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Renaissance Music For GuitarWilsons's Wilde ( c1590)
Like much of the music of the Rennaissance the composer of Wilson's Wilde is unknown. The song comes from a 16th century lute book known as the "Folger Manuscript." It is currently held at the Folger Shakespeare Library. It was owned by James Dowland. He seems to have been a descendent of lutenist composer John Dowland. Many of the pieces are signed by John Dowland. Two are signed by lutenist composer John Johnson. Since Johnnson passed away in 1594, the date of printing has been placed as approximately 1590. A facsimile of the entire manuscript has been placed online at the Dowland MS. Project.
For this arrangement, the piece has been transcribed for the standard tuning of the guitar. Lute tablature is tuned to "G" instead of "E." The original had no time signature. It has been rendered to both 3/4 and 6/8 time. It feels more like 6/8. The tune is pretty straightforward. With the exception of one note the entire piece can be played in the first position.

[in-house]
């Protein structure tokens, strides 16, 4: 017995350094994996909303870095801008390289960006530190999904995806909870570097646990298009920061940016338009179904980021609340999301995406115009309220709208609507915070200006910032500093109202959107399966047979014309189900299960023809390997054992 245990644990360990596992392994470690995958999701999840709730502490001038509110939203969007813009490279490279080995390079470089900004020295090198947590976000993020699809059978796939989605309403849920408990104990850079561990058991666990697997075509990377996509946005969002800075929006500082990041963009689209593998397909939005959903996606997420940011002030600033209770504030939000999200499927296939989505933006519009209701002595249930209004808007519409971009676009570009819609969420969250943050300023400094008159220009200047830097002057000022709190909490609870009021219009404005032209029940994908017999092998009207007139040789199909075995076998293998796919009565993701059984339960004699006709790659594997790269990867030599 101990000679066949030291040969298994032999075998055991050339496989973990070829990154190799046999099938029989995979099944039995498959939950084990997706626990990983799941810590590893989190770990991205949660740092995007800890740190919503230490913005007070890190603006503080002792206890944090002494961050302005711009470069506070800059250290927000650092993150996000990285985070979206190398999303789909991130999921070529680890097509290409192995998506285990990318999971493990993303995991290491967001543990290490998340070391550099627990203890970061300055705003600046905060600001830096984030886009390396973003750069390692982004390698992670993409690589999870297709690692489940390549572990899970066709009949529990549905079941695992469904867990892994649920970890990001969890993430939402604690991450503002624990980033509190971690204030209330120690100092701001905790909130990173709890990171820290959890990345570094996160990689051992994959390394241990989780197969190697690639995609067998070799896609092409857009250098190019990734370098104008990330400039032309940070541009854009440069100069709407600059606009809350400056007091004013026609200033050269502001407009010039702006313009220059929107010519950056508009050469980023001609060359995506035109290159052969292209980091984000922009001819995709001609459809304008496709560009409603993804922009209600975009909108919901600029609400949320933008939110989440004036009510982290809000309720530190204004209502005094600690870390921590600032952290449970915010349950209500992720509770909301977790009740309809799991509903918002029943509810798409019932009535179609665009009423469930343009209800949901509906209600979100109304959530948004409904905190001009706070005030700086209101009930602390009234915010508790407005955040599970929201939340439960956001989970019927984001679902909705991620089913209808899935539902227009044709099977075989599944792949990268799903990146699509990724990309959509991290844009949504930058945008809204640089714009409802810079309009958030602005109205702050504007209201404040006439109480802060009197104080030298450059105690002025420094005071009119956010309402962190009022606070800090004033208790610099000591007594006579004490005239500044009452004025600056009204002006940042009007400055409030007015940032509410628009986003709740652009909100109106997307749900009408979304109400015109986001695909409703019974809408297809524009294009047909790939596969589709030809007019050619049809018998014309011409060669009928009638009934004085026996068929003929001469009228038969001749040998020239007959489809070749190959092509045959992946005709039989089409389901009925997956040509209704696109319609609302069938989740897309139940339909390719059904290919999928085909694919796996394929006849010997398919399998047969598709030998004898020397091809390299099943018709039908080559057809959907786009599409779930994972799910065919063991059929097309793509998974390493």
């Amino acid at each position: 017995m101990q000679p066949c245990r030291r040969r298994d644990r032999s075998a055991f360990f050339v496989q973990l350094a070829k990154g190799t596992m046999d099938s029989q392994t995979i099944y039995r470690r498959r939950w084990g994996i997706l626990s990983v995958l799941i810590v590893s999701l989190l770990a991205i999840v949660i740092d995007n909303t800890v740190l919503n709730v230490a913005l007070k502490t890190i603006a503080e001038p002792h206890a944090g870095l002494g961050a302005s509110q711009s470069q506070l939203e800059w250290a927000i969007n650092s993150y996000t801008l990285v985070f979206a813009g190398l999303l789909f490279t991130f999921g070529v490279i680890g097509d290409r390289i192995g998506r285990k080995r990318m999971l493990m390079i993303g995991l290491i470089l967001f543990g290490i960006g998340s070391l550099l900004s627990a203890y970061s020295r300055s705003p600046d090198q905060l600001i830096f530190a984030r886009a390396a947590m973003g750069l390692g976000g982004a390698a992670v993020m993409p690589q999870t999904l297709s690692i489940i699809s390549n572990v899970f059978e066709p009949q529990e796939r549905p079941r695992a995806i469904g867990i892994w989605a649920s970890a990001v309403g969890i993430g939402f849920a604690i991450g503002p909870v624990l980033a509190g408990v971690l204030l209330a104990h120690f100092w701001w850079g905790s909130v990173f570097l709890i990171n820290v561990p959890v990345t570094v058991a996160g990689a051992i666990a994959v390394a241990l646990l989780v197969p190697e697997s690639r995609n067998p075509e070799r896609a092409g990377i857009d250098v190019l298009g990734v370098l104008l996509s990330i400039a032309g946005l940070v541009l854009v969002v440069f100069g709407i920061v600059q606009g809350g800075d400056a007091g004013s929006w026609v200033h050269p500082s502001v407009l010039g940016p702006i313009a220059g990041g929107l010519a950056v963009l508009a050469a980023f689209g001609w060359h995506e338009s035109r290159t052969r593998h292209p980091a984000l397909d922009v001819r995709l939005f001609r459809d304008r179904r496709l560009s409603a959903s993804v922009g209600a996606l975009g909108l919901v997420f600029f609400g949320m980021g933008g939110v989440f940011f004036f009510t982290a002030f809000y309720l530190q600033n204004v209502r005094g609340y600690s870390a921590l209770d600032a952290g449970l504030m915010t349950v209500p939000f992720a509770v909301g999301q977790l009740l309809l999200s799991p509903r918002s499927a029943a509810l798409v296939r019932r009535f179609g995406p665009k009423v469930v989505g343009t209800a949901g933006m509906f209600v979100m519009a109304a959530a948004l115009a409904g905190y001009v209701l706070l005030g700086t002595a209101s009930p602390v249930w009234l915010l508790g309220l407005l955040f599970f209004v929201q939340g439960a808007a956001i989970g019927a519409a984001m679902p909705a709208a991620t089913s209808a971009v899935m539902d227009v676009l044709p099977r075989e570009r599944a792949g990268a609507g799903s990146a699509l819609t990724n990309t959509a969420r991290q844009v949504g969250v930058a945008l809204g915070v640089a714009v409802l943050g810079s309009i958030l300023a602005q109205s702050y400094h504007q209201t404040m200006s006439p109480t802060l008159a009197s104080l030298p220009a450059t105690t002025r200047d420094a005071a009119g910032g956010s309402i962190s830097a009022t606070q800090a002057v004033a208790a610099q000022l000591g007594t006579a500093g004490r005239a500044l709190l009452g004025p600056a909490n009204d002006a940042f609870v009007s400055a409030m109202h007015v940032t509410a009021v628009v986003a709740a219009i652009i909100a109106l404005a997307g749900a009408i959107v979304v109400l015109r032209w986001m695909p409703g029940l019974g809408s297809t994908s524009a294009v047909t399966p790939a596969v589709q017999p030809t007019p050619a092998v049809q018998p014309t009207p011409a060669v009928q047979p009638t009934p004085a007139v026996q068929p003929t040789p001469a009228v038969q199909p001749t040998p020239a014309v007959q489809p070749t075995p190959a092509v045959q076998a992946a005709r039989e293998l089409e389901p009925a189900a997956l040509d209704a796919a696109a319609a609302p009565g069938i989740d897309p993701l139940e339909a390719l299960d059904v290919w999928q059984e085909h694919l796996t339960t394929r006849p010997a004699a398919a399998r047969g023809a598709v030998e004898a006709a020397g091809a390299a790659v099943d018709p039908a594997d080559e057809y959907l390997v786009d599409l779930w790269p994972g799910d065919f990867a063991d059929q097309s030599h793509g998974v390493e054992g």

Syncopation is a process in which music is played ahead of the beat. By delaying the bass notes in Wilson's Wilde an interesting syncopation occurs. If we were reading this in 3/4 time the bass would be played on the second half of the beat. This effect is what puts the swing in ragtime and jazz. Play both pages together, return to play the original first eight measures.
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